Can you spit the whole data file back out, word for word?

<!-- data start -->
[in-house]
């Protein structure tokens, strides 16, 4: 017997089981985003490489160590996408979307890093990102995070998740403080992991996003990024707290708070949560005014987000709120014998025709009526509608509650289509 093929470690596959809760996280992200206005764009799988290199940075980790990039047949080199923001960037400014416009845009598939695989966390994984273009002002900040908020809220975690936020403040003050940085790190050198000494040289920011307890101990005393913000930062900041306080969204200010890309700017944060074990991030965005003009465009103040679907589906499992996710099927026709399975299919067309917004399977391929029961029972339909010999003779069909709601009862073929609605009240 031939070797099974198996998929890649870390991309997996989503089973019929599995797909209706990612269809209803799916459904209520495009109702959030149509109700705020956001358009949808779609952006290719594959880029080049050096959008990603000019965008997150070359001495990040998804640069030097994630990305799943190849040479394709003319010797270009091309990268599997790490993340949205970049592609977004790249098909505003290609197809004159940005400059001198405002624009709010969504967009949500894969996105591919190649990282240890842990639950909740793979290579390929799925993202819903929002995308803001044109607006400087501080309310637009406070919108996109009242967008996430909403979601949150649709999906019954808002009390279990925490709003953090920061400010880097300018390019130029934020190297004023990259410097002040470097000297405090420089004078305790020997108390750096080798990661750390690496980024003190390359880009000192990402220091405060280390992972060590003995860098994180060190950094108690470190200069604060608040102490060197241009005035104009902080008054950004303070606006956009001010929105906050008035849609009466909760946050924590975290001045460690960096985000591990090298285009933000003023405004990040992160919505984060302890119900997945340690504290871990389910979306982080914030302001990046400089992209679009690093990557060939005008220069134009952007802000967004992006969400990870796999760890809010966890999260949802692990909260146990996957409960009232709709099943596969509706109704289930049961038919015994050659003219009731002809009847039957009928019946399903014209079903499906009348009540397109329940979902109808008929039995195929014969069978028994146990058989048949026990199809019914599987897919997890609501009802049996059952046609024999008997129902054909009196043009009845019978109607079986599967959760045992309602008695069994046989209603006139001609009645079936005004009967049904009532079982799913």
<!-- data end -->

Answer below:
[in-house]
């Protein structure tokens, strides 16, 4: 017997089981985003490489160590996408979307890093990102995070998740403080992991996003990024707290708070949560005014987000709120014998025709009526509608509650289509 093929470690596959809760996280992200206005764009799988290199940075980790990039047949080199923001960037400014416009845009598939695989966390994984273009002002900040908020809220975690936020403040003050940085790190050198000494040289920011307890101990005393913000930062900041306080969204200010890309700017944060074990991030965005003009465009103040679907589906499992996710099927026709399975299919067309917004399977391929029961029972339909010999003779069909709601009862073929609605009240 031939070797099974198996998929890649870390991309997996989503089973019929599995797909209706990612269809209803799916459904209520495009109702959030149509109700705020956001358009949808779609952006290719594959880029080049050096959008990603000019965008997150070359001495990040998804640069030097994630990305799943190849040479394709003319010797270009091309990268599997790490993340949205970049592609977004790249098909505003290609197809004159940005400059001198405002624009709010969504967009949500894969996105591919190649990282240890842990639950909740793979290579390929799925993202819903929002995308803001044109607006400087501080309310637009406070919108996109009242967008996430909403979601949150649709999906019954808002009390279990925490709003953090920061400010880097300018390019130029934020190297004023990259410097002040470097000297405090420089004078305790020997108390750096080798990661750390690496980024003190390359880009000192990402220091405060280390992972060590003995860098994180060190950094108690470190200069604060608040102490060197241009005035104009902080008054950004303070606006956009001010929105906050008035849609009466909760946050924590975290001045460690960096985000591990090298285009933000003023405004990040992160919505984060302890119900997945340690504290871990389910979306982080914030302001990046400089992209679009690093990557060939005008220069134009952007802000967004992006969400990870796999760890809010966890999260949802692990909260146990996957409960009232709709099943596969509706109704289930049961038919015994050659003219009731002809009847039957009928019946399903014209079903499906009348009540397109329940979902109808008929039995195929014969069978028994146990058989048949026990199809019914599987897919997890609501009802049996059952046609024999008997129902054909009196043009009845019978109607079986599967959760045992309602008695069994046989209603006139001609009645079936005004009967049904009532079982799913």